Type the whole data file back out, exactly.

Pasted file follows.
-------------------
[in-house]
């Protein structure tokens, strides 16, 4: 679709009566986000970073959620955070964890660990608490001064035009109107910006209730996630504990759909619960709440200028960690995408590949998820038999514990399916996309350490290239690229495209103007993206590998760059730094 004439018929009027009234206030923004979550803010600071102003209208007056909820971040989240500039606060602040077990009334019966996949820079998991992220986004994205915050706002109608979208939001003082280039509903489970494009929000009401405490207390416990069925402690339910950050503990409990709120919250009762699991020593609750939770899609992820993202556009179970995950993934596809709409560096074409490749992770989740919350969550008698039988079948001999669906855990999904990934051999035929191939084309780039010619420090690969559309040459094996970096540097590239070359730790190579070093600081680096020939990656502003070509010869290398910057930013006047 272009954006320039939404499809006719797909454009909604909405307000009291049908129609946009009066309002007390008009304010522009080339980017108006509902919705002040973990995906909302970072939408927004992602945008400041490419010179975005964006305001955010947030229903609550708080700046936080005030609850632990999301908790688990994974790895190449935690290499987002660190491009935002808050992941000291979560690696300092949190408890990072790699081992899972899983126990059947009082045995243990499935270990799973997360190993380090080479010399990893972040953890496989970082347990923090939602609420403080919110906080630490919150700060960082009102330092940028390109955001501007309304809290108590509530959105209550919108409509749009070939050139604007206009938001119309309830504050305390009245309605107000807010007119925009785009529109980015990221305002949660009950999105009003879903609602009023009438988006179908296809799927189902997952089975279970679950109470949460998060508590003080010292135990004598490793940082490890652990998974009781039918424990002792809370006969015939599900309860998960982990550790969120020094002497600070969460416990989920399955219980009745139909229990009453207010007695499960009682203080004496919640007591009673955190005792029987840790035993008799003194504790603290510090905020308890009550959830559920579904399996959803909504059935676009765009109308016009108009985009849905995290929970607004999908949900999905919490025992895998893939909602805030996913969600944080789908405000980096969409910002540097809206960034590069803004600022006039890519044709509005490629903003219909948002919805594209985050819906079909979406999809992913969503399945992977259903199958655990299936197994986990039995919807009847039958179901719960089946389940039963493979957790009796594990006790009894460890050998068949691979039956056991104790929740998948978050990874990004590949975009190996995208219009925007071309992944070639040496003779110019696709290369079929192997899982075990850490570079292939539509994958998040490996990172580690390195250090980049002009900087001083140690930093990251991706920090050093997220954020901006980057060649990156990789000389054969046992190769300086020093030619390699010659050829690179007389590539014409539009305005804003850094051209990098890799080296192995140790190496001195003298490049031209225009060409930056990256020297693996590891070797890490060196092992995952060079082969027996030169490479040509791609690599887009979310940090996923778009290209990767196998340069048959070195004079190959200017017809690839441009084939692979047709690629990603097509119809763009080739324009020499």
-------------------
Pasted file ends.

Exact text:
[in-house]
């Protein structure tokens, strides 16, 4: 679709009566986000970073959620955070964890660990608490001064035009109107910006209730996630504990759909619960709440200028960690995408590949998820038999514990399916996309350490290239690229495209103007993206590998760059730094 004439018929009027009234206030923004979550803010600071102003209208007056909820971040989240500039606060602040077990009334019966996949820079998991992220986004994205915050706002109608979208939001003082280039509903489970494009929000009401405490207390416990069925402690339910950050503990409990709120919250009762699991020593609750939770899609992820993202556009179970995950993934596809709409560096074409490749992770989740919350969550008698039988079948001999669906855990999904990934051999035929191939084309780039010619420090690969559309040459094996970096540097590239070359730790190579070093600081680096020939990656502003070509010869290398910057930013006047 272009954006320039939404499809006719797909454009909604909405307000009291049908129609946009009066309002007390008009304010522009080339980017108006509902919705002040973990995906909302970072939408927004992602945008400041490419010179975005964006305001955010947030229903609550708080700046936080005030609850632990999301908790688990994974790895190449935690290499987002660190491009935002808050992941000291979560690696300092949190408890990072790699081992899972899983126990059947009082045995243990499935270990799973997360190993380090080479010399990893972040953890496989970082347990923090939602609420403080919110906080630490919150700060960082009102330092940028390109955001501007309304809290108590509530959105209550919108409509749009070939050139604007206009938001119309309830504050305390009245309605107000807010007119925009785009529109980015990221305002949660009950999105009003879903609602009023009438988006179908296809799927189902997952089975279970679950109470949460998060508590003080010292135990004598490793940082490890652990998974009781039918424990002792809370006969015939599900309860998960982990550790969120020094002497600070969460416990989920399955219980009745139909229990009453207010007695499960009682203080004496919640007591009673955190005792029987840790035993008799003194504790603290510090905020308890009550959830559920579904399996959803909504059935676009765009109308016009108009985009849905995290929970607004999908949900999905919490025992895998893939909602805030996913969600944080789908405000980096969409910002540097809206960034590069803004600022006039890519044709509005490629903003219909948002919805594209985050819906079909979406999809992913969503399945992977259903199958655990299936197994986990039995919807009847039958179901719960089946389940039963493979957790009796594990006790009894460890050998068949691979039956056991104790929740998948978050990874990004590949975009190996995208219009925007071309992944070639040496003779110019696709290369079929192997899982075990850490570079292939539509994958998040490996990172580690390195250090980049002009900087001083140690930093990251991706920090050093997220954020901006980057060649990156990789000389054969046992190769300086020093030619390699010659050829690179007389590539014409539009305005804003850094051209990098890799080296192995140790190496001195003298490049031209225009060409930056990256020297693996590891070797890490060196092992995952060079082969027996030169490479040509791609690599887009979310940090996923778009290209990767196998340069048959070195004079190959200017017809690839441009084939692979047709690629990603097509119809763009080739324009020499």